Blend modes have intimate interconnections with other basic concepts as: color model, color space, color management, masking, … and is as such difficult to document.

There is a correct method how they are applied. I don't think relationship is subject for much documentation. This should be handled properly by software.

In some cases we don't apply these blend modes in linear colorspace (eg in VSE). I have been looking in T75844: Blend modes are broken, and there seems to be wrong math in Lighten and Dodge, but these are subjects to be fixed, rather than documented.

Centralize the documentation for blend modes in the Video Editing section. The VSE is a display referred environment and has as-of-today the most blend modes. It 's also easier to demonstrate the real-life results of the blend modes in the VSE.

Personally I would create separate section for blend modes and point to it from all other sections, but I wouldn't mind anyway. Also keep in mind my previous point of VSE doing it wrong (likely) haven't looked too deep into this. It should be possible to use strips in linear colorspace and display in sRGB though.

If you will need any help with using VSE for this, feel free to poke me on chat.

Each mode description contains a more theoretical and practical approach:
Theoretical: underlying mathematical formula and graph for a stylized input (e.g. grey scale gradients) + how to interpret this formula/graph.
Practical: demo with realistic images and/or techniques e.g. masking techniques.

Good idea in general. Some blend modes are better used as brushes though so it may be good to use different editor than VSE I would say. It can be demonstrated in VSE though by using mask as image 2, but, I doubdt, that a lot of people will make the connection "oh so I can use this as a brush"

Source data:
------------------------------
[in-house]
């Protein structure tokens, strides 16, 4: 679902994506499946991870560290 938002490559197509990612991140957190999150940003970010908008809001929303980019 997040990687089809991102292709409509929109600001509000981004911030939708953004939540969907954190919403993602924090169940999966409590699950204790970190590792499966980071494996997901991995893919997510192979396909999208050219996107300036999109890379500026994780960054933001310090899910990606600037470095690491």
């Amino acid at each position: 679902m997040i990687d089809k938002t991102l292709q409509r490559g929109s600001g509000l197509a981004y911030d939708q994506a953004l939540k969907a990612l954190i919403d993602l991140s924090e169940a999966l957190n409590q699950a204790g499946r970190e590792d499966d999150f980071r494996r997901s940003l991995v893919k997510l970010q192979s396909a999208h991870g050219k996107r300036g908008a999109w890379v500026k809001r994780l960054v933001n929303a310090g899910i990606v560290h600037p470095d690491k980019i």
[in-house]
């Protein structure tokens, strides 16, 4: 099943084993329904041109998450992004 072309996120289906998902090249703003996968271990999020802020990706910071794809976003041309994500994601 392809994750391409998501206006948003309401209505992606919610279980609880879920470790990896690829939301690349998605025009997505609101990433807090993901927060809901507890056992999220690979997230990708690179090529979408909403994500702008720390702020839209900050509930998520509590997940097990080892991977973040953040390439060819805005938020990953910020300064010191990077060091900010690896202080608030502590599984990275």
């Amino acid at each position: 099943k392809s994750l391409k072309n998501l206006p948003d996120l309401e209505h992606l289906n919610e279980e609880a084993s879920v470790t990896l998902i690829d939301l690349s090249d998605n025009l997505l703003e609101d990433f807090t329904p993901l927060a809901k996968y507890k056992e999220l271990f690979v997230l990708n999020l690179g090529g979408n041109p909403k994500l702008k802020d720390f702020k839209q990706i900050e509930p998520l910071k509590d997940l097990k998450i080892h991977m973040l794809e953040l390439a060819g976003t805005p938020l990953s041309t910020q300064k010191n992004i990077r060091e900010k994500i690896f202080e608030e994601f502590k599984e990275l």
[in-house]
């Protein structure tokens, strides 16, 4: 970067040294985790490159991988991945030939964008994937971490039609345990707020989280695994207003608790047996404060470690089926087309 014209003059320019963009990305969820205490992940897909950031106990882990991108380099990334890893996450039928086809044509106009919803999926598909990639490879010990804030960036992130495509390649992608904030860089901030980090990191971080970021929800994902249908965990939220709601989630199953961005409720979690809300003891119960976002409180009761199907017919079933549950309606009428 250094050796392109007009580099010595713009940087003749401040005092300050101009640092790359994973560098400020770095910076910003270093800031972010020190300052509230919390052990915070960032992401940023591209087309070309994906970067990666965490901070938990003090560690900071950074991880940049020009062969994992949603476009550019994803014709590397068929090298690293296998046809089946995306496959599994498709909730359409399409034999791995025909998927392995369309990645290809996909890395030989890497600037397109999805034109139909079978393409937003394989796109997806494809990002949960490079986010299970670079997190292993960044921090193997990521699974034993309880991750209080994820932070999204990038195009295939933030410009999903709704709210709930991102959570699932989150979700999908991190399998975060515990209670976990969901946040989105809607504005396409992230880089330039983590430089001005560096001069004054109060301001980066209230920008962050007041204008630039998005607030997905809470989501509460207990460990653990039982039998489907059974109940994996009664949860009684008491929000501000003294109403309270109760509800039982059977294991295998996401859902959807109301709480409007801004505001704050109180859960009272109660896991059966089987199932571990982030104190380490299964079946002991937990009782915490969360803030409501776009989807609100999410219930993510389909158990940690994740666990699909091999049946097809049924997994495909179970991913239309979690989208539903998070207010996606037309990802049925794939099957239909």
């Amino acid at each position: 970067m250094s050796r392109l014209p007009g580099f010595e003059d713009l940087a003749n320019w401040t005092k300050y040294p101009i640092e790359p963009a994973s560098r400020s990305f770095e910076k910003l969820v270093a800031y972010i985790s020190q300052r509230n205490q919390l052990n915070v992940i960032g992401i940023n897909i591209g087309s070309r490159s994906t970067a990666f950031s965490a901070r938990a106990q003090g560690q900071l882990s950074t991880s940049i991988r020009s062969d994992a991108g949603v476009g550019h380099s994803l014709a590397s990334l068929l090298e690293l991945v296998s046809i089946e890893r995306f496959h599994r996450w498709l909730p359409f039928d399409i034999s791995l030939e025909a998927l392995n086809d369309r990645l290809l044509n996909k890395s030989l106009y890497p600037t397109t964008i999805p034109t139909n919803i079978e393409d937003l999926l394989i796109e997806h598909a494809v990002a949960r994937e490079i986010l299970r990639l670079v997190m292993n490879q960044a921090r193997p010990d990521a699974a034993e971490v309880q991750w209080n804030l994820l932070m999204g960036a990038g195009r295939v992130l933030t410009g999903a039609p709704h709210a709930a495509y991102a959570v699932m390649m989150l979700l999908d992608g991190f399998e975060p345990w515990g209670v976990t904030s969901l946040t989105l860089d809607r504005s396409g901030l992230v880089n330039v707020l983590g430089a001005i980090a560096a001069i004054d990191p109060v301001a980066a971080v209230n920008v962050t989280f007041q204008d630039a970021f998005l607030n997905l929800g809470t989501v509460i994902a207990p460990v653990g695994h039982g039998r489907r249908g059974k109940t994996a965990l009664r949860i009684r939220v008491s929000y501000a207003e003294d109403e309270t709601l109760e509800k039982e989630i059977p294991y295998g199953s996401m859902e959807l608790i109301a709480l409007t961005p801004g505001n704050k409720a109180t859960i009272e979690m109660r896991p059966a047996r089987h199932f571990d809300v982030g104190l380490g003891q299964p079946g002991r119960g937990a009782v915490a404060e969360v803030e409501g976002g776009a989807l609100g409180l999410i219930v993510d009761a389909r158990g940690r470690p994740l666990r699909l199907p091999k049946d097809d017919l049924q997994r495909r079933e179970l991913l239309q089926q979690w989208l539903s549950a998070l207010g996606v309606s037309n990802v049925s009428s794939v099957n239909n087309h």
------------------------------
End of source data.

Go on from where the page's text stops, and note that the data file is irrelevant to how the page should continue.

Overall I was using to https://docs.gimp.org/en/gimp-concepts-layer-modes.html as my reference, which we link from our manual, and this looks to be indeed good enough balance between theory, use-case description and demonstration.

Topics like image/video processing are out of scope. Anything more then select this color mode here. We should focus on 3D.
But yes, composing/mix needs to be cleaned up since more than 5 years.
It would be too hard to maintain, because, as you said, you have to be expert and there is a lot of half knowledge around.

There is some controversy about the use of blend modes in a scene referred environment as Blender (cfr. comments by Troy Sobotka in https://devtalk.blender.org/t/solved-blend-modes-naming-inconsistency/8006/8)

This is correct, currently only add, subtract, multiply, and divide properly respect values outside the 0-1 range.

Centralize the documentation for blend modes in the Video Editing section. The VSE is a display referred environment and has as-of-today the most blend modes. It 's also easier to demonstrate the real-life results of the blend modes in the VSE.

I would leave information in the glossary and not one specific page.

Add a specific chapter for the safe modes in a scene referred environment and link to this chapter in the other sections (mixRGB, Grease Pencil, …)

I do not think this is necessary, just explain if the particular blend mode is suited for scene or display referenced imagery.